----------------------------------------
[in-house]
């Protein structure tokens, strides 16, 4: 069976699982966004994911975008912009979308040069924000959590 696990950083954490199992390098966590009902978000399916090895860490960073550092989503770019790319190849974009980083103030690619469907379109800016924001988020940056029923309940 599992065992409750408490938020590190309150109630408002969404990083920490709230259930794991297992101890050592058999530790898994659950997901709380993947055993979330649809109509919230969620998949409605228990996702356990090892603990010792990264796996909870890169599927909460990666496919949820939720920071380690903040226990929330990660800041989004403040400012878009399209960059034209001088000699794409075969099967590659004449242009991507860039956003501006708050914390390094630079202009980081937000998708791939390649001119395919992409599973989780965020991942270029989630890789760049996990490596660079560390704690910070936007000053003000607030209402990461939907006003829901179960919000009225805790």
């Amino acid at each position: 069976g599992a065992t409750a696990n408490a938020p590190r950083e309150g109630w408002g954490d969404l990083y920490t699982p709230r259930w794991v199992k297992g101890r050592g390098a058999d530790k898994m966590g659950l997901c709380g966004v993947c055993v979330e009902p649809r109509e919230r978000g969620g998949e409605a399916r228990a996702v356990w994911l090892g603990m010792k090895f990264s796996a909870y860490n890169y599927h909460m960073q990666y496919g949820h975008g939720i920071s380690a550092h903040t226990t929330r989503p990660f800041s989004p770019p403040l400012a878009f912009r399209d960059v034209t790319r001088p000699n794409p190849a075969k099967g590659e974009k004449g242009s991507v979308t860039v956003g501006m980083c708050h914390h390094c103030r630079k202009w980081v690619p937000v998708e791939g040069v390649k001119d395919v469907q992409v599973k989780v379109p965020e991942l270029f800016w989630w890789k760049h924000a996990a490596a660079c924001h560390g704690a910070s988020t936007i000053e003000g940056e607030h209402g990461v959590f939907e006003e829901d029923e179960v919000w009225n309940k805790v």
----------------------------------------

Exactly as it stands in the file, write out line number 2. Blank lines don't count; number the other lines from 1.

């Protein structure tokens, strides 16, 4: 069976699982966004994911975008912009979308040069924000959590 696990950083954490199992390098966590009902978000399916090895860490960073550092989503770019790319190849974009980083103030690619469907379109800016924001988020940056029923309940 599992065992409750408490938020590190309150109630408002969404990083920490709230259930794991297992101890050592058999530790898994659950997901709380993947055993979330649809109509919230969620998949409605228990996702356990090892603990010792990264796996909870890169599927909460990666496919949820939720920071380690903040226990929330990660800041989004403040400012878009399209960059034209001088000699794409075969099967590659004449242009991507860039956003501006708050914390390094630079202009980081937000998708791939390649001119395919992409599973989780965020991942270029989630890789760049996990490596660079560390704690910070936007000053003000607030209402990461939907006003829901179960919000009225805790």